|PAGE 40(Cut/Held -1st MP3 Clip ) and 41 (Round- 2nd MP3 Clip) – PIPE MAJOR MWO TERRY CLELAND CD: is a Hornpipe I composed to recognize the years of service Terry gave to bot the Piping Community and the Canadian Forces. Terry joined the 400 Squadron Royal Canadian Airforce in 1970 and served as an active serving member until November 2014 when he reached the mandatory retirement age with service for 41 years. He became Pipe Major in 1978 and served in that capacity for 36 years. Terry continues now as a civilian volunteer playing with the 400 Squadron RCAF Pipes and Drums. During his career with the band he continually improved the quality of the band over the years and the band had been in the Piping and Pipe Band Society authorized Highland Games competitions playing primarily in the Grade 2 Pipe Band level. I have known Terry since the 1970’s when he also was the instructor for the Downsview Junior Pipe Band while piping with the 400 Squadron. I composed the tune as both a cut-and held and round version. I definitely prefer the round version, but the cut and held version is available for those who may prefer that style.|
|PAGE 43 (parts 1-5) and 44 (parts 6-10) – THE PIPER’S MARATHON: is a Hornpipe in round tempo that I started to compose and as I was composing it I thought I would never finish the tune as each time I thought I had finished, another part evolved. Though I believe I could have added a couple of more variations on the parts, I finally stopped composing at the 10th part. Now I had to decide on a title. Often, I compose music and leave it without a title for long periods of time, but usually need a title if I decide to publish the tune in a book, etc. So, the title The Piper’s Marathon does not refer to a walk or run that we piper’s do, as Marathon tends to have us think about all those fit individual that like to run in marathons to raise money for charity of simply as a hobby. Runs, as the Boston Marathon comes to mind. No, the title refers to the fact that after playing 10 parts twice over, it seems like a bit of a marathon of piping|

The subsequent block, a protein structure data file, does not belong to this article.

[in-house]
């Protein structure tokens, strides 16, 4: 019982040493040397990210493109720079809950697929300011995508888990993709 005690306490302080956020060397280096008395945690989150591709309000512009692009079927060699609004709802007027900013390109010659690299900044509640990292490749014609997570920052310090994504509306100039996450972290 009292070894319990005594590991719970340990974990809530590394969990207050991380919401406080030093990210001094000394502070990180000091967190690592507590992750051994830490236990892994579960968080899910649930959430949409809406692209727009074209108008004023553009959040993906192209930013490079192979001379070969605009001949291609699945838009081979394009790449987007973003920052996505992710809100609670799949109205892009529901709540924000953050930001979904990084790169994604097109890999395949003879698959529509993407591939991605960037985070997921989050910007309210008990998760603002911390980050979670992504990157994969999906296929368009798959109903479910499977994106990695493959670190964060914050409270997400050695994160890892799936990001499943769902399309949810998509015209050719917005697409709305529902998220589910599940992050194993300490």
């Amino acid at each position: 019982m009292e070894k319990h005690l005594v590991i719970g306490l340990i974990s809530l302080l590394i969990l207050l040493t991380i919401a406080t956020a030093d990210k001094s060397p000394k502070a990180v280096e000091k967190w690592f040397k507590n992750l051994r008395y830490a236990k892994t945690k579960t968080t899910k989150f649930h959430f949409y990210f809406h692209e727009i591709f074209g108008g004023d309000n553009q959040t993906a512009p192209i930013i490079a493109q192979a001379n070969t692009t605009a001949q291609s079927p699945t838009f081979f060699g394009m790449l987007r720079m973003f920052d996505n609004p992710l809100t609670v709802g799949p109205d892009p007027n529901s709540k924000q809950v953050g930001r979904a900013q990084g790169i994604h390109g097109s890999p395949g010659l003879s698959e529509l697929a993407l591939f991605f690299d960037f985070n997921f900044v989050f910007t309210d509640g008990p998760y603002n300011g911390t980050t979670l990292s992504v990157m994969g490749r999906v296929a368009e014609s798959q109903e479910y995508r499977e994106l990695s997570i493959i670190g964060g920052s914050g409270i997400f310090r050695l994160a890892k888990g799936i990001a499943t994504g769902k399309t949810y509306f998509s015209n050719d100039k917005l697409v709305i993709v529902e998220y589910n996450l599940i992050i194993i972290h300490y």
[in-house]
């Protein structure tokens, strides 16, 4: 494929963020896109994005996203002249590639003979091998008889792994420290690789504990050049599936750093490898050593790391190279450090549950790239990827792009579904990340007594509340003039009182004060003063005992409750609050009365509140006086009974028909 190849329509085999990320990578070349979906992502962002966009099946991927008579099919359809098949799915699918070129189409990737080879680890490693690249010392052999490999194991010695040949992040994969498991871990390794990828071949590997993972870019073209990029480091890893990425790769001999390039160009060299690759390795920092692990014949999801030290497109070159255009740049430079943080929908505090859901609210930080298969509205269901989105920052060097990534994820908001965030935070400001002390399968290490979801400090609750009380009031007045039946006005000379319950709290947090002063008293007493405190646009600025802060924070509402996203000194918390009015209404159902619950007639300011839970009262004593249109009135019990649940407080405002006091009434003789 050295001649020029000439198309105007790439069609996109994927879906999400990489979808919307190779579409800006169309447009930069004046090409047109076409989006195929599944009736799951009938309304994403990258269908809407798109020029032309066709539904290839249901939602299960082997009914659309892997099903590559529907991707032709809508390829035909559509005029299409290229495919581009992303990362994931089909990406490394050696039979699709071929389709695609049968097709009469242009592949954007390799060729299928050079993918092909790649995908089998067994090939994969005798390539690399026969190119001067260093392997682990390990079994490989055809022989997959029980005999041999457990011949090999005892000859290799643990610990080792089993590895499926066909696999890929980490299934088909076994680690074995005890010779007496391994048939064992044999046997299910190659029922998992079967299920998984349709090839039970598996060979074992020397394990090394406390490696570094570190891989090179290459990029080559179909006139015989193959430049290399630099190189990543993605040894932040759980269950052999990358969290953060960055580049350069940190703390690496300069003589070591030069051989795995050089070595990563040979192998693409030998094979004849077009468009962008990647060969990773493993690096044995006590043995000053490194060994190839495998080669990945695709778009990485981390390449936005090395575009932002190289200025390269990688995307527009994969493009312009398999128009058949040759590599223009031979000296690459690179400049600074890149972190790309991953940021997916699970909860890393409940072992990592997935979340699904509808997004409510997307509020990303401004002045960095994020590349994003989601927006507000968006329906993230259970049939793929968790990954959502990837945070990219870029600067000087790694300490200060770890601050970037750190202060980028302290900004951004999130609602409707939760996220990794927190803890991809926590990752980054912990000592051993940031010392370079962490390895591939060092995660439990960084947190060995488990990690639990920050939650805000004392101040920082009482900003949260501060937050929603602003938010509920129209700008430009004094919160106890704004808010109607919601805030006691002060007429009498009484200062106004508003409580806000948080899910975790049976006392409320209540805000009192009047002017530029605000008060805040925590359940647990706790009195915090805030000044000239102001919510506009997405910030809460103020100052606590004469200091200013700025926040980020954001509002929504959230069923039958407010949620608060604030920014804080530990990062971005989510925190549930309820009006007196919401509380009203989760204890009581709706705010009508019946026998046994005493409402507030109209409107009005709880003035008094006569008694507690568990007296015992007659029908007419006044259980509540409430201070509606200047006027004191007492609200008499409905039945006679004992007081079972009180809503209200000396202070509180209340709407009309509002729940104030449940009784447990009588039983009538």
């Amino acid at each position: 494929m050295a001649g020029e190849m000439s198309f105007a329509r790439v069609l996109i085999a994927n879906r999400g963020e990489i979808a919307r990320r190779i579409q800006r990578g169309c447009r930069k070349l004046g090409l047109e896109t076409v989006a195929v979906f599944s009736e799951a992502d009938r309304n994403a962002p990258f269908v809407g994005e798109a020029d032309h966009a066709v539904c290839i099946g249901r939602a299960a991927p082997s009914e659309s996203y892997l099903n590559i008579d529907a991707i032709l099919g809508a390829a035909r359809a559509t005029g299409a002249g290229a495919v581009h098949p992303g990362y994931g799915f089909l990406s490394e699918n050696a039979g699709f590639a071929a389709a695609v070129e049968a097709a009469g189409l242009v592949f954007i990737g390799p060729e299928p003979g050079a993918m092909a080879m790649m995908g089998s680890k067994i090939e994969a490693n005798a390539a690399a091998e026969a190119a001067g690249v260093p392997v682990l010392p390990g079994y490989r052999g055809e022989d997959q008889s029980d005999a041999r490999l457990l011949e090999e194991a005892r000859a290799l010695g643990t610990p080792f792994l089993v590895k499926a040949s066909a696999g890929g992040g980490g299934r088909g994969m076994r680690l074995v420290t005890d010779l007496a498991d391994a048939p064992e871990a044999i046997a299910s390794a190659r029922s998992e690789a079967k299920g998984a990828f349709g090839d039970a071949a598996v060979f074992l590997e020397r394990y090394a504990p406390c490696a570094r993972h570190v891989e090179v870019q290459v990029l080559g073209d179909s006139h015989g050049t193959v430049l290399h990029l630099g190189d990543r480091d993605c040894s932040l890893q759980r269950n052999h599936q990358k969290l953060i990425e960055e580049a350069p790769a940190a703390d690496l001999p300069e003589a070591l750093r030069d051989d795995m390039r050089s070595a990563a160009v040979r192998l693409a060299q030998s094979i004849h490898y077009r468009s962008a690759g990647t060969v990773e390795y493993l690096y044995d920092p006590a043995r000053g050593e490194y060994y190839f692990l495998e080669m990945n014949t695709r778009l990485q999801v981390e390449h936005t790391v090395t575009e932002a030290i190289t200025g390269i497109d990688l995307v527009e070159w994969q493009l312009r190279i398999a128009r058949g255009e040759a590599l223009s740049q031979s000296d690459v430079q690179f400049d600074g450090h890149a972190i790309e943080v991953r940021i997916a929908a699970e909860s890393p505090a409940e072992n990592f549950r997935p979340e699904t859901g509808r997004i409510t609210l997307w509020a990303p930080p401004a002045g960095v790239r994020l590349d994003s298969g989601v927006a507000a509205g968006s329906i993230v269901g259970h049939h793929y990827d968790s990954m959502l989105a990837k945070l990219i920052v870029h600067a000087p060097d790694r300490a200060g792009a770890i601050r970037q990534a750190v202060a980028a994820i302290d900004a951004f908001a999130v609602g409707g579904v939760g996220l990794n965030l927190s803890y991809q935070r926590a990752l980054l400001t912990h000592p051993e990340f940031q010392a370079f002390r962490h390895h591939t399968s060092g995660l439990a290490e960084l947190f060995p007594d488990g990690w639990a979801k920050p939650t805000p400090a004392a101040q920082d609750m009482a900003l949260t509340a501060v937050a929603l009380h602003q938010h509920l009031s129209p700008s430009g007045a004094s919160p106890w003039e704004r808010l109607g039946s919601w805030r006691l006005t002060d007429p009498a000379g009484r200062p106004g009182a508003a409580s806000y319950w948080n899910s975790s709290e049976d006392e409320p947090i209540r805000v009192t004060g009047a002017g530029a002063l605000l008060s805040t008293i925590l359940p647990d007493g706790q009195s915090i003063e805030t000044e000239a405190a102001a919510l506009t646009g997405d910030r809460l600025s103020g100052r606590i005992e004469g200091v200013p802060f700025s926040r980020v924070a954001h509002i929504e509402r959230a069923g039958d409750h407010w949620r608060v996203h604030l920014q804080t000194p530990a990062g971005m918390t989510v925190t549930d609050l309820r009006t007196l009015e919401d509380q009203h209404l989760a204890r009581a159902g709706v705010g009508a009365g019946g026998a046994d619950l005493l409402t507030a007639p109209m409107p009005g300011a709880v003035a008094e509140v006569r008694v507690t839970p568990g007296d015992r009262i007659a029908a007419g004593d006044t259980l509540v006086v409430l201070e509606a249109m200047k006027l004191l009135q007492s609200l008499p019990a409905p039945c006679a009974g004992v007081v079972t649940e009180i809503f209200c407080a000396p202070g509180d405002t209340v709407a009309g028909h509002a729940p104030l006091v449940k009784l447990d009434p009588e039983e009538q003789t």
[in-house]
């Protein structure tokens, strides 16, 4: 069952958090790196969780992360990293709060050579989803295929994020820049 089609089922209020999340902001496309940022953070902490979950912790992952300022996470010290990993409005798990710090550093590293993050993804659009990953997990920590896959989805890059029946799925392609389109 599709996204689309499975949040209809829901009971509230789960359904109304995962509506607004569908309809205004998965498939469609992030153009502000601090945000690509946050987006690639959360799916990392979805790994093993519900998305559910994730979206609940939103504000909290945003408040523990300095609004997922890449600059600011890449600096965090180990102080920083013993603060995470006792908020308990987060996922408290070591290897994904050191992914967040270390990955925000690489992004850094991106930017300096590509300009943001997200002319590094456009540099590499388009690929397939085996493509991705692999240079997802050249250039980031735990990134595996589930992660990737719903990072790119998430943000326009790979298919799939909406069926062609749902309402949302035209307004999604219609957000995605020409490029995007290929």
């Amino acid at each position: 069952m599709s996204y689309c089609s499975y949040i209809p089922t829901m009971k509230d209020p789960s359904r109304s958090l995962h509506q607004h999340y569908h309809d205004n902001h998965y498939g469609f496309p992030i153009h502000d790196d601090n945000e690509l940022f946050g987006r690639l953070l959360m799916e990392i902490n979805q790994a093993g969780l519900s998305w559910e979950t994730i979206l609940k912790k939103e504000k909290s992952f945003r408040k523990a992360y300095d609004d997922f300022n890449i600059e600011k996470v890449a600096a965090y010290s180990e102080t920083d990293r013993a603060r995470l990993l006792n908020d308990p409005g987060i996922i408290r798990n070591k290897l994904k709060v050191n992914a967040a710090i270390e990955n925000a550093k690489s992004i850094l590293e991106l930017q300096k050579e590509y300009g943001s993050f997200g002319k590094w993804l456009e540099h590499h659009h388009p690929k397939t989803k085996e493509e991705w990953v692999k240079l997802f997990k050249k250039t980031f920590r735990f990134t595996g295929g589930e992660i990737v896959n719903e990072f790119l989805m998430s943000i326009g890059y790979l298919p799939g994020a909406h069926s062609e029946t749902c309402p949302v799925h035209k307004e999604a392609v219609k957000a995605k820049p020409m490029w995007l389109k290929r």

|PAGE 44 – RANDY EGAN: is a Hornpipe which I composed for a longtime friend, Randy Egan. I first met Randy about 1979, when I was Pipe Major of the Scarborough Pipes and Drums. A piper in the band Rod Parnell had two daughters, both Highland Dancers and the one daughter Lisa was also a side drummer (a rather good side drummer). Lisa played in the Newmarket Pipe Band as did Randy and Randy and Lisa were dating. So when the Scarborough Pipes and Drums competed at the various Highland Games, Rod Parnell and I would visit with Lisa at the Newmarket Pipe Band area and that is when I first met Randy. Though Randy and I have never played in the same band, he did play in a composite band that I used to put together from time to time with various pipers and drummers to play for various events. I had composed a tune (6/8 March) which I named after Randy’s father-in-law and my longtime friend Rod Parnell who some people mistakenly think Rod and I are brothers. I suppose we are both good looking fellows and that’s what confuses them.|